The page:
Review Short: Luke Fischer’s The Poet as Phenomenologist: Rilke and the New Poems

1 November 2015

The Poet as Phenomenologist: Rilke and the New Poems by Luke Fischer
Bloomsbury 2015


Rilke’s poetry is known for its brilliance and individuality and, to an extent, for its variability. His early work is largely of a neo-Romantic and religious temper, suffused with generalisations and subjective gestures that frequently strain after significance. Nevertheless, he produced some important early poetry, most notably in his three-volume Book of Hours. In these works, ways of seeing, perceiving and understanding the world are already critical questions for him. However, had these poems been all he left to posterity, he would not now be a household name.

What ‘makes’ a poet, or brings him to maturity, is always debatable and in Rilke’s case a great deal went into shaping his characteristic lyrical modes and his approach to his work – including a problematic childhood; an intimate early relationship with the brilliant and urbane Lou Andreas-Salomé; travels to Russia and Italy; and his close familiarity with visual artists, including the work of the sculptor Clara Westhoff whom he married.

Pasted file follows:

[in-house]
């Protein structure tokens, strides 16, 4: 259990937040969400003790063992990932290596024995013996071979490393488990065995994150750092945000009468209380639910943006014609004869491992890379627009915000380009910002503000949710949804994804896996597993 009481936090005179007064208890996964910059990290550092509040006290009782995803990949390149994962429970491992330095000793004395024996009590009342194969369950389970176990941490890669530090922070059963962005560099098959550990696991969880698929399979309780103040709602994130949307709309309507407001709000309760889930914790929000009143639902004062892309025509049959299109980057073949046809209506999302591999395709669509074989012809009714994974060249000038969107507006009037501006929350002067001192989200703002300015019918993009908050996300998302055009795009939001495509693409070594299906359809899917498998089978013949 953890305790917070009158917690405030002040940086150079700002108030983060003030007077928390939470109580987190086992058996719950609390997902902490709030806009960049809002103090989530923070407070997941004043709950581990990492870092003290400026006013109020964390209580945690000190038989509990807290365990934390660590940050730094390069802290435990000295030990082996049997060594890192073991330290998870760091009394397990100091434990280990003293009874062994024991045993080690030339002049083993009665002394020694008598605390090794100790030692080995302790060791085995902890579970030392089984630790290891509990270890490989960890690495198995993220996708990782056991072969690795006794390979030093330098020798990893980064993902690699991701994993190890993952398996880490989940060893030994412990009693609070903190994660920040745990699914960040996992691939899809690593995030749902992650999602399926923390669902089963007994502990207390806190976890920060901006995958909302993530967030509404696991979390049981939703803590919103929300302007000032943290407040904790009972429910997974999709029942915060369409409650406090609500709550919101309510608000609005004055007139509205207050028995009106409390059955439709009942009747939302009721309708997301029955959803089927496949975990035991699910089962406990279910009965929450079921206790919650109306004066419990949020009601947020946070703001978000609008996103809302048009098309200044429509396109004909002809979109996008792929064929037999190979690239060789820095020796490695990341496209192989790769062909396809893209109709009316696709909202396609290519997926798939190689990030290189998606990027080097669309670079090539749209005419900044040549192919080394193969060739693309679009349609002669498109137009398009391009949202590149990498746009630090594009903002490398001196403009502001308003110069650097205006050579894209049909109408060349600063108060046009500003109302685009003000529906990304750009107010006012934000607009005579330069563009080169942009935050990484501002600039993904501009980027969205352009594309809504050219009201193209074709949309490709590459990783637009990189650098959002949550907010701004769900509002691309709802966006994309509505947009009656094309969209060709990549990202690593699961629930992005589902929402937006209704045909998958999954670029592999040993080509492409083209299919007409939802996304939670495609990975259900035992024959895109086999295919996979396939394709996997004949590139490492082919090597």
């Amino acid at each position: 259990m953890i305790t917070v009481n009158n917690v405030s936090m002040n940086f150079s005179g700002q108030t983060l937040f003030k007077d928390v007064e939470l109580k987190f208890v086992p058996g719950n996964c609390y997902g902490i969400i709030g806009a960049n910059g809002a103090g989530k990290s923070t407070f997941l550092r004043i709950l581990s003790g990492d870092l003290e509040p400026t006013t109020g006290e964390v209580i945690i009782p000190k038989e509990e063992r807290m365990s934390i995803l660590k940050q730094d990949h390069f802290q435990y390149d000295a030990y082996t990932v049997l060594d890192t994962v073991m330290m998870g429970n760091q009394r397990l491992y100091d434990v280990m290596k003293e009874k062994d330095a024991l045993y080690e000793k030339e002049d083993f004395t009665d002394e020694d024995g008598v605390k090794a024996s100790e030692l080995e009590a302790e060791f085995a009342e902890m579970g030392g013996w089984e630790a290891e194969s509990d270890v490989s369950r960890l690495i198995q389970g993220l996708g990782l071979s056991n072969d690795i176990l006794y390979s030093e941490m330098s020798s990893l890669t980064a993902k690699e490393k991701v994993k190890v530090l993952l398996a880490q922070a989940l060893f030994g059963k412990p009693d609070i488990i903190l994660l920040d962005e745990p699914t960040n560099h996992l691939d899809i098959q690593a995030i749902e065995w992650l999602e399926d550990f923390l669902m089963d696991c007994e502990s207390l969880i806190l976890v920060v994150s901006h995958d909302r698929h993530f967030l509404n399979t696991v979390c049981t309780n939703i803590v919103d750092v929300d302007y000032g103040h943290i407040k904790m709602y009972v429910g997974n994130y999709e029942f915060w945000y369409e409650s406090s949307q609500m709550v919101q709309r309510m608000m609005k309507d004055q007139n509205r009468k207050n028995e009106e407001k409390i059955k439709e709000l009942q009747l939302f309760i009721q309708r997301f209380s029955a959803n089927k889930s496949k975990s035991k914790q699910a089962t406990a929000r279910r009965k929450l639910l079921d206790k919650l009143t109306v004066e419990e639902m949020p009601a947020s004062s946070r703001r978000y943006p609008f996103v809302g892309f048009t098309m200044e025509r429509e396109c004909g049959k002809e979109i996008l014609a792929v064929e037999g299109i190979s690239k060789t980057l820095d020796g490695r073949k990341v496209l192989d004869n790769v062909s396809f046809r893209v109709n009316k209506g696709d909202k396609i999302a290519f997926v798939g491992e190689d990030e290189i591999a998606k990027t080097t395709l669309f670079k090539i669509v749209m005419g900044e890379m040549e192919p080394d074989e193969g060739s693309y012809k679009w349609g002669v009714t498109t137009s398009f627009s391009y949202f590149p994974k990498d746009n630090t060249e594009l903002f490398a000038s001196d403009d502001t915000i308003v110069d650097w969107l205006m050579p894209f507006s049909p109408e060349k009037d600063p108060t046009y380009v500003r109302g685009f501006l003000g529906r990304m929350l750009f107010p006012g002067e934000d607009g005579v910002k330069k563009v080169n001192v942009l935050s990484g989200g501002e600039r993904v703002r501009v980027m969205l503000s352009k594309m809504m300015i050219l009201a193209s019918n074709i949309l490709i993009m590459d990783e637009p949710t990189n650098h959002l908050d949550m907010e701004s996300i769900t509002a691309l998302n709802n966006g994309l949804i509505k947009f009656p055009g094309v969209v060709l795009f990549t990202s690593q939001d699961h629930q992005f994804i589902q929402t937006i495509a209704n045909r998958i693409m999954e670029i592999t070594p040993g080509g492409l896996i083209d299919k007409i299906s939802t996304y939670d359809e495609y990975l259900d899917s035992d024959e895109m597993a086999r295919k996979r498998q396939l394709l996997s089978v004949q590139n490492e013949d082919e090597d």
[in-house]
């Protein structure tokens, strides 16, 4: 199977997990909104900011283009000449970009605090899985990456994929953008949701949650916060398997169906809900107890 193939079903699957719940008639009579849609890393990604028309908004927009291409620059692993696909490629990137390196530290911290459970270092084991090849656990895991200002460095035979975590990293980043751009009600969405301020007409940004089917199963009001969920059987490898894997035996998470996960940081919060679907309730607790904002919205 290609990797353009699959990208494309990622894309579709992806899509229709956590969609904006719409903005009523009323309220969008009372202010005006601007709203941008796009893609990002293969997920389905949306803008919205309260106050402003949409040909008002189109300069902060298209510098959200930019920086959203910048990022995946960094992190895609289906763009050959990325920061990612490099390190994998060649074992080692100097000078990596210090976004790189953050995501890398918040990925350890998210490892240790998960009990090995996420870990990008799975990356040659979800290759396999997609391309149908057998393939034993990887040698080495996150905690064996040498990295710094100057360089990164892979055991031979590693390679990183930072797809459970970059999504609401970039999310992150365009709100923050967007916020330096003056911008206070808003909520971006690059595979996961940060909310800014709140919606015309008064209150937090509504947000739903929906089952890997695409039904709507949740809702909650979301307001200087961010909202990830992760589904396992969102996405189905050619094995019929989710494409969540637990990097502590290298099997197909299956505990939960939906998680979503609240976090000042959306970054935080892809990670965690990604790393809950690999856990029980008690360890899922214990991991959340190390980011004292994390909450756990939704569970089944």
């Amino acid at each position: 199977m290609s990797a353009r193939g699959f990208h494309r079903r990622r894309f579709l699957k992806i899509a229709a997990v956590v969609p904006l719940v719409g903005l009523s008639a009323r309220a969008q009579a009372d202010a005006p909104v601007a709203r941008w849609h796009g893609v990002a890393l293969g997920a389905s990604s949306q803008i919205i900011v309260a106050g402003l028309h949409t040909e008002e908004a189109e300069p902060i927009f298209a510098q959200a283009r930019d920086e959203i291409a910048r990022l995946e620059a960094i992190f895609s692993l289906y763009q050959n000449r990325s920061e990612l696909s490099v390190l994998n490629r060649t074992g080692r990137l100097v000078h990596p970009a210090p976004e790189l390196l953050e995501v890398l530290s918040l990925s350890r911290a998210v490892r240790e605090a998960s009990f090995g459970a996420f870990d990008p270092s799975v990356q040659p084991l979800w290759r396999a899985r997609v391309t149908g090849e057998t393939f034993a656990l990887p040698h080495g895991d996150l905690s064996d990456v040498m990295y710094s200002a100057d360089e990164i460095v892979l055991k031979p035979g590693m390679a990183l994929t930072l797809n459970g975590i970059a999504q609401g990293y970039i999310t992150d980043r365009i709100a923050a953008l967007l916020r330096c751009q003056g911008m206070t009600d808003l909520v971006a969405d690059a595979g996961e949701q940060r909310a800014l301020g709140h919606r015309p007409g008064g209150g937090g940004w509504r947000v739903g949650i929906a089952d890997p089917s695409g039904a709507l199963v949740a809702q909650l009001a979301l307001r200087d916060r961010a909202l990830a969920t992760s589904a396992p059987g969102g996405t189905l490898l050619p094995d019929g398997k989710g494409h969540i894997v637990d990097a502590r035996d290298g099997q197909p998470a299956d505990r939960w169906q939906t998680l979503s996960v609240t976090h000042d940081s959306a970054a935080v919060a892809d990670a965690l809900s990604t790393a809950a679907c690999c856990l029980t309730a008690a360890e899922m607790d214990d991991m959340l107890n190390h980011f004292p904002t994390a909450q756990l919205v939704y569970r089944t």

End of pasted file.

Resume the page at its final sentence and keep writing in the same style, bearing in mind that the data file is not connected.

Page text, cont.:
However, perhaps the crucial event in his poetic life was his meeting with the sculptor Auguste Rodin, about whom he wrote, and for whom he worked as a secretary for a time. This meeting, combined with the influence of the work of the painter, Paul Cézanne, radically changed Rilke’s writing. Following Rodin’s and Cézanne’s examples, he learnt to ‘see’ differently and immersively. He eschewed the overt subjectivity of his earlier poetry and began to try to find the thinginess in the things he saw. He began to practice a form of what Keats’ earlier and famously refereed to as ‘negative capability’ (when a poet is ‘capable of being in uncertainties, Mysteries, doubts, without any irritable reaching after fact & reason’). In Rilke’s case, this led him to write, among other works, two volumes of New Poems.